Legolas, privy to his father's gossip, grabbed Arwens hand and very seriously said. "Yes, faith, it is Arwen's duty to make curtsy and say, 'Ada, as it please you.' But for all that cousin, let it be a handsome fellow! Or else make another curtsy and say, 'Ada, as it please me.'
Elrond shook his head. "Arwen shall have final word on this, and I shall respect it. Worry not Legolas. And I hope that you might one day be fitted with someone worthy." Elrod turned to Arwen and said, "Remember what I told you: If the wizard do solicit you in that kind, you know your answer.
The pipers finished their song as Lindir heralded the arrival of the Company of the Istari. Many hooded figures entered, each of their identities concealed behind elaborate masks..
"Lady, will you walk about with your friend?" the first of the group asked, outstretching a gloved hand to Arwen, which she graciously accepted. The music lifted and they waltzed away, followed by a handful of other couples.
Most of the hooded figures found partners straight away. Of the few that remained, one figure hovered low by one of the tables, saying nothing and simply observing. He politely waved off any potential dance partners, though there were few forthcoming. His eyes drifted to various couples on the floor.
Arwen indeed seemed to be enjoying her dance partner's company. He could not hear what words were exchanged, but his eyes lingered on them until they passed behind a pillar. Deprived of the spectacle he turned his view to the other couples in the room.
He noted the way Erestor was speaking with Lindir, who seemed to have imbibed quite a bit of liquid courage, as it were, and was risking flirtation with Elrond's advisor.
"Well, I would you did like me," Lindir declared, voice carrying above the crowd.
Erestor looked oddly flustered at the younger Elf's advances. "I have many ill qualities." He replied.
Lindir smiled. "Which is one?"
"I take notes aloud."
"Ah, then you might make me love you all the more, for you have a beautiful voice!
Erestor blushed a bit, before again trying to usher the little elf away. He silently swore to never let Thranduil influence his attire ever again—he was getting far more attention that he was used to. He was rather certain that the minstrel would be very embarrassed with himself in the morrow, for he had never seen the minstrel act so boldly, save for when he performed. But Lindir was determined, and he did not let Erestor go that night without before getting one dance.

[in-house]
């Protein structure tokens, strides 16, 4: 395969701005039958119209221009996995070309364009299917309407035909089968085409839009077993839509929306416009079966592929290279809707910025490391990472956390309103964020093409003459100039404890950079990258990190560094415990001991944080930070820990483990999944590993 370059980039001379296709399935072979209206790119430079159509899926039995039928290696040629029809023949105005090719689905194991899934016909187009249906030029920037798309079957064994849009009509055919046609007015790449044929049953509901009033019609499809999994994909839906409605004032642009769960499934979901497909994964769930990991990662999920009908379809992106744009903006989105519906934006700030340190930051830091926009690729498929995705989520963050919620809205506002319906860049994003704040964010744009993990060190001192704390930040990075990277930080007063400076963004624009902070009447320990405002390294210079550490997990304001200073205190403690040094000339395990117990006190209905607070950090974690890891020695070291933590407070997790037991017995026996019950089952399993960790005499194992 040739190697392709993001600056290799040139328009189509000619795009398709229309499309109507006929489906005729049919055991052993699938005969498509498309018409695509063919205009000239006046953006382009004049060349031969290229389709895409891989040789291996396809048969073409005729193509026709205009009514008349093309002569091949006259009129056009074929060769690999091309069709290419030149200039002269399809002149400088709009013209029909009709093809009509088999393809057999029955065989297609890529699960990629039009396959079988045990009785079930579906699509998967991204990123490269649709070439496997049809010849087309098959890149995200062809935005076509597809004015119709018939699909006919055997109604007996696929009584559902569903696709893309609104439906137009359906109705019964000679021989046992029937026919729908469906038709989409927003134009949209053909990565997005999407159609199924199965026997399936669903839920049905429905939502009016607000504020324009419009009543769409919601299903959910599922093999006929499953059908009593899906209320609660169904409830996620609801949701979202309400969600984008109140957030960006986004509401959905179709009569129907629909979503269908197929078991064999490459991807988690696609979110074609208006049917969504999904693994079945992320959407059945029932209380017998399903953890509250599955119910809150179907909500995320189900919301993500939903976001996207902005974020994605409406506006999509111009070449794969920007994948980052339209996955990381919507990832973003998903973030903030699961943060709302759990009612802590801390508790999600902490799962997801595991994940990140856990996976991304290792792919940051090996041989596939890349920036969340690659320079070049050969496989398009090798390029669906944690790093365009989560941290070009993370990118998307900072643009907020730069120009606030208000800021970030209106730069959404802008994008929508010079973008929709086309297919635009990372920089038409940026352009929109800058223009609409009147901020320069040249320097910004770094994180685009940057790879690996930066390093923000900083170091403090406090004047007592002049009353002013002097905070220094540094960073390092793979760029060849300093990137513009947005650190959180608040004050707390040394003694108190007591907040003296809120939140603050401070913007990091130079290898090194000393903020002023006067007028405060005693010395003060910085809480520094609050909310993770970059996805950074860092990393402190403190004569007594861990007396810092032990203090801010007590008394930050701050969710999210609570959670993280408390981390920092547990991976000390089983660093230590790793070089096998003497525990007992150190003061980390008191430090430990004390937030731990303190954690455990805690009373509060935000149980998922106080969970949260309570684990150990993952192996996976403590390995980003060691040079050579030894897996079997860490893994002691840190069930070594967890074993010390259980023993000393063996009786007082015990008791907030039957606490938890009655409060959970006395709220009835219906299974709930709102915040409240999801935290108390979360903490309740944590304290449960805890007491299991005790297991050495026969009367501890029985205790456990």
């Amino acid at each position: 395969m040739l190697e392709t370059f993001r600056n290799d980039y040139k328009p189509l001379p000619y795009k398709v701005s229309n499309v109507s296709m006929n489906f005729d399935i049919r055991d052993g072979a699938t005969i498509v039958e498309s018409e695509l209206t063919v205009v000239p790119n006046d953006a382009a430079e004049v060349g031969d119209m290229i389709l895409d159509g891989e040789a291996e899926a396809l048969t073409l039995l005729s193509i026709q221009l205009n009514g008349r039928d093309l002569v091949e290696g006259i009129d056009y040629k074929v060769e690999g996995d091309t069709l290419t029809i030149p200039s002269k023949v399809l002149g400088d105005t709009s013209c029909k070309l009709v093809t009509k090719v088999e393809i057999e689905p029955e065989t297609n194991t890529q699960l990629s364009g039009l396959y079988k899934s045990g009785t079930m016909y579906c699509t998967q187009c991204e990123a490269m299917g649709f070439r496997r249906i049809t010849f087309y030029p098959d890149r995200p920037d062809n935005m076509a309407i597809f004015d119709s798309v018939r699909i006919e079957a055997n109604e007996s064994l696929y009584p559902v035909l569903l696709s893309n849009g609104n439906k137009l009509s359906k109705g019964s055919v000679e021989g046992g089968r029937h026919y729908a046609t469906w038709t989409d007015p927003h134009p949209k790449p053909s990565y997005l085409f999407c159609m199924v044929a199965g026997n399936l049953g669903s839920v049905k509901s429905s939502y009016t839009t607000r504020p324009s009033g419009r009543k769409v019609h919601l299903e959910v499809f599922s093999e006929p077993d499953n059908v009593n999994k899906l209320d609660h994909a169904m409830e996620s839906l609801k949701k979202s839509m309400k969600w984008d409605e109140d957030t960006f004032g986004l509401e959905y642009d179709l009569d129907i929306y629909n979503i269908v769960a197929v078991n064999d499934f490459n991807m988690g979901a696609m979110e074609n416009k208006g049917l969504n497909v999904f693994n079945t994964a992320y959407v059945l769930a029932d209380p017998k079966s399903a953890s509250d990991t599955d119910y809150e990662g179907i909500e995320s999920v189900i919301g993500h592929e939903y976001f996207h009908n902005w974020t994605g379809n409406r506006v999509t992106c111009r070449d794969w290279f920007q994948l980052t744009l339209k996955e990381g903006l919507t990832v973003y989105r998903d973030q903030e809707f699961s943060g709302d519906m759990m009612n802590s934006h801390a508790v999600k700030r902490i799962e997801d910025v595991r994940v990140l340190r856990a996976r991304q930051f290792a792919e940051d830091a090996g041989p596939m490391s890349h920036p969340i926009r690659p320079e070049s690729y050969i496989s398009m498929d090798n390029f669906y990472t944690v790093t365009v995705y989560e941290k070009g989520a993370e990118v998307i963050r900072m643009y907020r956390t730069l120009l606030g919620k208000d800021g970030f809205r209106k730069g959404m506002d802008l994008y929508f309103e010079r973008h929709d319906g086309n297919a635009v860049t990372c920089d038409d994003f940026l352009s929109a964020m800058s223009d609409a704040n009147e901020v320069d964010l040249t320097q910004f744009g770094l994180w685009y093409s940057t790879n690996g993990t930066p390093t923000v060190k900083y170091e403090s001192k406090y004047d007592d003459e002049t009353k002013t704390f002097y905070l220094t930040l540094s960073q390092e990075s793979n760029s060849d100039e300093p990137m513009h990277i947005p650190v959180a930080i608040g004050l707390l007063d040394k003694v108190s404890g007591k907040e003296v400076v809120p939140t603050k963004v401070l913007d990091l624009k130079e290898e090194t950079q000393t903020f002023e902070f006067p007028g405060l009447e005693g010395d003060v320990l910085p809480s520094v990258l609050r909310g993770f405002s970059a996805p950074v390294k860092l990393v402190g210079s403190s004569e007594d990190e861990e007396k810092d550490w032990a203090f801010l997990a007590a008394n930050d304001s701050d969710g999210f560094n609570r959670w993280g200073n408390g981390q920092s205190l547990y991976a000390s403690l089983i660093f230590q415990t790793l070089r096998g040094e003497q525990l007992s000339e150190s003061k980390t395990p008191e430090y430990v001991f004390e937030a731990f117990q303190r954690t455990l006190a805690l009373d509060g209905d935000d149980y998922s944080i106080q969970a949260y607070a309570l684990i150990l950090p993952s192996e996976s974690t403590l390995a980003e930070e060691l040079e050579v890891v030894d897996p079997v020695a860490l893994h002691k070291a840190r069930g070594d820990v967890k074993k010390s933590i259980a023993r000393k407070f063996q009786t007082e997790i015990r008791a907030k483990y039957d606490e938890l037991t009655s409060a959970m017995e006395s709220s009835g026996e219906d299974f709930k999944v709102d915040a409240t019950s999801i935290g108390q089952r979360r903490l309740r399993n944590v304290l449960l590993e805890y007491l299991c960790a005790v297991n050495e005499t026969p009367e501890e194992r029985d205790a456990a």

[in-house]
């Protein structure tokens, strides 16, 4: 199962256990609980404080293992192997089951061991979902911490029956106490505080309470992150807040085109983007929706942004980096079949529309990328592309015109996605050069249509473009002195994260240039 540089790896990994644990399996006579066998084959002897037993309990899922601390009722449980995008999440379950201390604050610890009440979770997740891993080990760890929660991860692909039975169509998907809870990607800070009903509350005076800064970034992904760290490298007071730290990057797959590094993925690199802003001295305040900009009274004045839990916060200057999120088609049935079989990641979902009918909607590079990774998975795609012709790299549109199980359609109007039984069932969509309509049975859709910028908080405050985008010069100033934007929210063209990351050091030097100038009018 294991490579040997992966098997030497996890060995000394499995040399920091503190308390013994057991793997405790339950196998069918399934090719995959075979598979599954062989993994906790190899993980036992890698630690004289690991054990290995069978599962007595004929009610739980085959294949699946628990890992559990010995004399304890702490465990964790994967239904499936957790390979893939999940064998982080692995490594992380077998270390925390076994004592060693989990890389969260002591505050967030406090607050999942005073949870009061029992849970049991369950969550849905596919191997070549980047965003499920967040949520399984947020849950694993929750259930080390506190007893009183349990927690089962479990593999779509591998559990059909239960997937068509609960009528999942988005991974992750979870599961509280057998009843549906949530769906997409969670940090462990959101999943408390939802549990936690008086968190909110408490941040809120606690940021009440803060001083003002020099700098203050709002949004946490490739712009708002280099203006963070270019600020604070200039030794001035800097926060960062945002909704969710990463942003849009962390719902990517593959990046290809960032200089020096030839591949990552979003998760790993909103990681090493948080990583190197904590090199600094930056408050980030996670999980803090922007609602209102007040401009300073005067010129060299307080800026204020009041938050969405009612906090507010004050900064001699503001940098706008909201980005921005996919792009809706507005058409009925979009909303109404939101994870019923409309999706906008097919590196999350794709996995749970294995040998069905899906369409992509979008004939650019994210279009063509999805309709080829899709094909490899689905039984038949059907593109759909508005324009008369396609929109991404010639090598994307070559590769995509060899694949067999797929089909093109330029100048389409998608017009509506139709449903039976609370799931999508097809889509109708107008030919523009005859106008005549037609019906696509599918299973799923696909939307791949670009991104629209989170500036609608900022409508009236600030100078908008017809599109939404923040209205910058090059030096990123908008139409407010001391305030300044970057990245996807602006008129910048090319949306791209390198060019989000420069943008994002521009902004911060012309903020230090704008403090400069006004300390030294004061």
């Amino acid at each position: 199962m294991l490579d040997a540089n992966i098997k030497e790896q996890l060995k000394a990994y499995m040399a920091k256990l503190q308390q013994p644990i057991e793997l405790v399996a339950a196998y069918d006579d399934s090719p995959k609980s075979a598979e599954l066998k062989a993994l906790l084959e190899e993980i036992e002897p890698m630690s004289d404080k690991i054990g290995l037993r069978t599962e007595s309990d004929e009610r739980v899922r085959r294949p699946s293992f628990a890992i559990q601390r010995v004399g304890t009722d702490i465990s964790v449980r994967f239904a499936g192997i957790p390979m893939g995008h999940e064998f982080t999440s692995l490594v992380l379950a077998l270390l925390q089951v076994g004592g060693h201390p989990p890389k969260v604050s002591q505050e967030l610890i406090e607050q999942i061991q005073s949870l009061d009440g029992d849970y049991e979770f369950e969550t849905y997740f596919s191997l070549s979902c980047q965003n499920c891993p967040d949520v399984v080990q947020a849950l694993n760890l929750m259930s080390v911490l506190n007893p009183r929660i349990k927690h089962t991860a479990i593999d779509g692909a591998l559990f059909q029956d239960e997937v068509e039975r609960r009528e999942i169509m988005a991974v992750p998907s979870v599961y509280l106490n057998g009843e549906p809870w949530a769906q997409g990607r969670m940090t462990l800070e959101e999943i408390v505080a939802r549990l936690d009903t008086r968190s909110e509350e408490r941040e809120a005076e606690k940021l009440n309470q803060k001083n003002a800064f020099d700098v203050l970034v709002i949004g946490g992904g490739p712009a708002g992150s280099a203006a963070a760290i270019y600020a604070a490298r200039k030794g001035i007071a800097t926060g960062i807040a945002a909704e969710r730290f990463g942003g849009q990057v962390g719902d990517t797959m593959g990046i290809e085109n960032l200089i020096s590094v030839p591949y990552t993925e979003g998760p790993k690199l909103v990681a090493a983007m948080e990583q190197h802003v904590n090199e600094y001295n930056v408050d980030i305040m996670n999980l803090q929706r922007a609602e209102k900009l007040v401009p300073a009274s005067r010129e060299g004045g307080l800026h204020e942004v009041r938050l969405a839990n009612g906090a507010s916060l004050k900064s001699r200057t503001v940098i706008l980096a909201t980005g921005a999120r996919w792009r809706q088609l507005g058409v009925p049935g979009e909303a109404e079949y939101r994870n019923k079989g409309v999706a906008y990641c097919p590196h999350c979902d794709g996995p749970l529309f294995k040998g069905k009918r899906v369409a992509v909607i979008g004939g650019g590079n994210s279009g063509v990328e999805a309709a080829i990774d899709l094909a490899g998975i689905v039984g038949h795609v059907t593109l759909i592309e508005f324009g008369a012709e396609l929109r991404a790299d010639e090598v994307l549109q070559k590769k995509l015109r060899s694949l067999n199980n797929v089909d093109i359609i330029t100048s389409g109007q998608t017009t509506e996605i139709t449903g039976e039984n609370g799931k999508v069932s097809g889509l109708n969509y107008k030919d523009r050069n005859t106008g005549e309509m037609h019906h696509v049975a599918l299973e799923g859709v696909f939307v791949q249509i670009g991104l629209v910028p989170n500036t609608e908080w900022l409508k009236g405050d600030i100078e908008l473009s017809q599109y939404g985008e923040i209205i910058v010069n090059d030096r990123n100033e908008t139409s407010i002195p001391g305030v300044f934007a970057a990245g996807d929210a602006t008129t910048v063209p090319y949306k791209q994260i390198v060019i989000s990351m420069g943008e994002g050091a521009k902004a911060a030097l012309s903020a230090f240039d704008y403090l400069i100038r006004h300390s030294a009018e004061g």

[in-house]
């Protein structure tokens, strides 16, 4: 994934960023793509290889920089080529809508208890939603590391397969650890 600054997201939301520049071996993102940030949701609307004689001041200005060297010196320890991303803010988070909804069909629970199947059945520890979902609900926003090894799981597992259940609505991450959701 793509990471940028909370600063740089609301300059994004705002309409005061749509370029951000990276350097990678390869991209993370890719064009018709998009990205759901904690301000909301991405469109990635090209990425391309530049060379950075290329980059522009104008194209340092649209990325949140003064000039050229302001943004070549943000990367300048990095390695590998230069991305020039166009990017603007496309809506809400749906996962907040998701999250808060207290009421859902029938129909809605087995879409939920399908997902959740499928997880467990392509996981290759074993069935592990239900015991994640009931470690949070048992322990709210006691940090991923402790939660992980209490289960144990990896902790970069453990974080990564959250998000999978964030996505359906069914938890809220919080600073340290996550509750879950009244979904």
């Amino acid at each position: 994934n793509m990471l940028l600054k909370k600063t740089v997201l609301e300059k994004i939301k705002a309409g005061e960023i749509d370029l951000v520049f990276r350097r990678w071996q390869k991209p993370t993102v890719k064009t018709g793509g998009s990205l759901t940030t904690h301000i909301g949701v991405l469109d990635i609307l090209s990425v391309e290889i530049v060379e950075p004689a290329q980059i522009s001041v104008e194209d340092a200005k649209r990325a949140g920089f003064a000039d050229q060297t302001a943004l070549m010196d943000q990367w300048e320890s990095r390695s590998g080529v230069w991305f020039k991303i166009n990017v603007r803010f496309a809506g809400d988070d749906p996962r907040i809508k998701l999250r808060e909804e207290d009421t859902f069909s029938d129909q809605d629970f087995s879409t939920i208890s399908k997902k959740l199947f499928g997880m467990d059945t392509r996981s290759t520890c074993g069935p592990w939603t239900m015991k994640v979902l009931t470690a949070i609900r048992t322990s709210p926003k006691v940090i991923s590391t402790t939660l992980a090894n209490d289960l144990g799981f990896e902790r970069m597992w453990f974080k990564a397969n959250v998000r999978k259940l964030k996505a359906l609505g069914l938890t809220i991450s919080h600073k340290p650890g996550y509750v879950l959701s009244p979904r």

Thranduil had by now truly begun to lose his senses and where Linidr might had had some modesty in his pursuit of dance partners, the Mirkwood King had none. He was dallying about Glorfindel, comically hiding his face with a second discarded mask, challenging him: "Guess who?"
The balrog slayer indeed took it all in good humor. "I know you well enough. You are King Thranduil."
"At a word, I am not!"
Glorfindel chuckled. "I know you by your feathers!" He said, and made to pluck one long plume from the king's headdress.
Thranduil swerved away. "No, no! I'm only pretending to be him!"
"Oh, you could never do him so ill-well unless you were the very man!"
"At a word, I am not." Thranduil insisted unable to hide his mirth. Glorfindel wondered of which wines the king had partaken.
Across the way, Legolas stood looking quite cross ans he conversed with another disguised man who like Lindir and Thranduil seemed to have taken a bit too much to drink, for his stance was wobbly.
"Will you not tell me who told you so?" He demanded of the stranger.
"That I was disdainful and that I had my good wit stolen from poorly written satire?" Legolas sighed. "That must have been Gimli that said so!"
"Who is that?"
Legolas frowned. "You must know him."
"Not I, believe me!"
"Why, he is Istari's Dwarf! A very dull fool. His only gift is in devising impossible slanders, all of the most indecent sort! He is naught but offensive. He both pleases men and angers them, and then they laugh at him, and beat him." Legolas looked about the hall. "I'm sure he is in the fleet—I swear he crashed into him early. He lacks a certain grace."
"When I know the Dwarf, I will tell him what you say." The robed man promised.
Legolas smiled, mischievously. "Do, good friend!" The song changed, shifting Legolas' attention briefly. The prince considered something for a moment, and turned to invite the stranger for a dance, but when he looked back, he was gone. Legolas felt mildly disappointed.